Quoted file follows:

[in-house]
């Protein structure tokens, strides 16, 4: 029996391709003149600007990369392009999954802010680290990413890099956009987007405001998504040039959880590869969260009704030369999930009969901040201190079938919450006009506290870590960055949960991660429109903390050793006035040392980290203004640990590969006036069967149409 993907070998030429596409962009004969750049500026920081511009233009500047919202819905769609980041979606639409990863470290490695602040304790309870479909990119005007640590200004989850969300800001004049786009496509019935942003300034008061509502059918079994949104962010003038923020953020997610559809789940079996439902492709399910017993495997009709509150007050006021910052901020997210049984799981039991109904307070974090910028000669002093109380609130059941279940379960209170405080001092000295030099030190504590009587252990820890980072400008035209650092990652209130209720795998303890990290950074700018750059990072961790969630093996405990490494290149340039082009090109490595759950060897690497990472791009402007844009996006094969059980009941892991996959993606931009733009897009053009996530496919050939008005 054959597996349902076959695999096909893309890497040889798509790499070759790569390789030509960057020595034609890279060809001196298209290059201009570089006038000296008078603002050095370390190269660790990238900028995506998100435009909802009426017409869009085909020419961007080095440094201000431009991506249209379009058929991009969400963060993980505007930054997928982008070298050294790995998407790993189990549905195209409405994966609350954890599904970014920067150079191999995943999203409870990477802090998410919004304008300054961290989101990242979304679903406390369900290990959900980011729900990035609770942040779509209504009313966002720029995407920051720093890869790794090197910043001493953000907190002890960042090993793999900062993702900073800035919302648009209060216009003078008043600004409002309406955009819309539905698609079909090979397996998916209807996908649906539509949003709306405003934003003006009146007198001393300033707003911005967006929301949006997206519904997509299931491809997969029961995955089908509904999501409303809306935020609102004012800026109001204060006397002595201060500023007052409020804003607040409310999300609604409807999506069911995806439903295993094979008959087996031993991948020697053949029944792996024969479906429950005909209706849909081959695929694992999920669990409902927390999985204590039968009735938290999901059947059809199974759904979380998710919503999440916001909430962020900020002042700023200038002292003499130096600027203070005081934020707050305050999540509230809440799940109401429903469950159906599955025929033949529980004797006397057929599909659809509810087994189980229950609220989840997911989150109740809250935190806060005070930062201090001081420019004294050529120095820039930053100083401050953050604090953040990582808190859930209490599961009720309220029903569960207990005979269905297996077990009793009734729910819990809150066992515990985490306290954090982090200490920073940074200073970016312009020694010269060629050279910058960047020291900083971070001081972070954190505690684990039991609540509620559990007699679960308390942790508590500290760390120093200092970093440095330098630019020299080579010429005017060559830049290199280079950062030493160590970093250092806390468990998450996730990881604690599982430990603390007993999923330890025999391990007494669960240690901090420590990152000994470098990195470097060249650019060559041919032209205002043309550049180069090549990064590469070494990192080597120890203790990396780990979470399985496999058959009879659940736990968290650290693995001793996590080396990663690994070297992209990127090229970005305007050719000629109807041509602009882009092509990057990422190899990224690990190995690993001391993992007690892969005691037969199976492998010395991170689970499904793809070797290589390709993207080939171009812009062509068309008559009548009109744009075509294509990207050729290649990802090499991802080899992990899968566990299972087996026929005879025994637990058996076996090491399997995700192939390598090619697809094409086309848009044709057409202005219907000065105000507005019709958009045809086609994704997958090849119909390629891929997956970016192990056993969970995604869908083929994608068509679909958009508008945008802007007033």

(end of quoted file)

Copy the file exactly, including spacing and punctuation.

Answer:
[in-house]
């Protein structure tokens, strides 16, 4: 029996391709003149600007990369392009999954802010680290990413890099956009987007405001998504040039959880590869969260009704030369999930009969901040201190079938919450006009506290870590960055949960991660429109903390050793006035040392980290203004640990590969006036069967149409 993907070998030429596409962009004969750049500026920081511009233009500047919202819905769609980041979606639409990863470290490695602040304790309870479909990119005007640590200004989850969300800001004049786009496509019935942003300034008061509502059918079994949104962010003038923020953020997610559809789940079996439902492709399910017993495997009709509150007050006021910052901020997210049984799981039991109904307070974090910028000669002093109380609130059941279940379960209170405080001092000295030099030190504590009587252990820890980072400008035209650092990652209130209720795998303890990290950074700018750059990072961790969630093996405990490494290149340039082009090109490595759950060897690497990472791009402007844009996006094969059980009941892991996959993606931009733009897009053009996530496919050939008005 054959597996349902076959695999096909893309890497040889798509790499070759790569390789030509960057020595034609890279060809001196298209290059201009570089006038000296008078603002050095370390190269660790990238900028995506998100435009909802009426017409869009085909020419961007080095440094201000431009991506249209379009058929991009969400963060993980505007930054997928982008070298050294790995998407790993189990549905195209409405994966609350954890599904970014920067150079191999995943999203409870990477802090998410919004304008300054961290989101990242979304679903406390369900290990959900980011729900990035609770942040779509209504009313966002720029995407920051720093890869790794090197910043001493953000907190002890960042090993793999900062993702900073800035919302648009209060216009003078008043600004409002309406955009819309539905698609079909090979397996998916209807996908649906539509949003709306405003934003003006009146007198001393300033707003911005967006929301949006997206519904997509299931491809997969029961995955089908509904999501409303809306935020609102004012800026109001204060006397002595201060500023007052409020804003607040409310999300609604409807999506069911995806439903295993094979008959087996031993991948020697053949029944792996024969479906429950005909209706849909081959695929694992999920669990409902927390999985204590039968009735938290999901059947059809199974759904979380998710919503999440916001909430962020900020002042700023200038002292003499130096600027203070005081934020707050305050999540509230809440799940109401429903469950159906599955025929033949529980004797006397057929599909659809509810087994189980229950609220989840997911989150109740809250935190806060005070930062201090001081420019004294050529120095820039930053100083401050953050604090953040990582808190859930209490599961009720309220029903569960207990005979269905297996077990009793009734729910819990809150066992515990985490306290954090982090200490920073940074200073970016312009020694010269060629050279910058960047020291900083971070001081972070954190505690684990039991609540509620559990007699679960308390942790508590500290760390120093200092970093440095330098630019020299080579010429005017060559830049290199280079950062030493160590970093250092806390468990998450996730990881604690599982430990603390007993999923330890025999391990007494669960240690901090420590990152000994470098990195470097060249650019060559041919032209205002043309550049180069090549990064590469070494990192080597120890203790990396780990979470399985496999058959009879659940736990968290650290693995001793996590080396990663690994070297992209990127090229970005305007050719000629109807041509602009882009092509990057990422190899990224690990190995690993001391993992007690892969005691037969199976492998010395991170689970499904793809070797290589390709993207080939171009812009062509068309008559009548009109744009075509294509990207050729290649990802090499991802080899992990899968566990299972087996026929005879025994637990058996076996090491399997995700192939390598090619697809094409086309848009044709057409202005219907000065105000507005019709958009045809086609994704997958090849119909390629891929997956970016192990056993969970995604869908083929994608068509679909958009508008945008802007007033």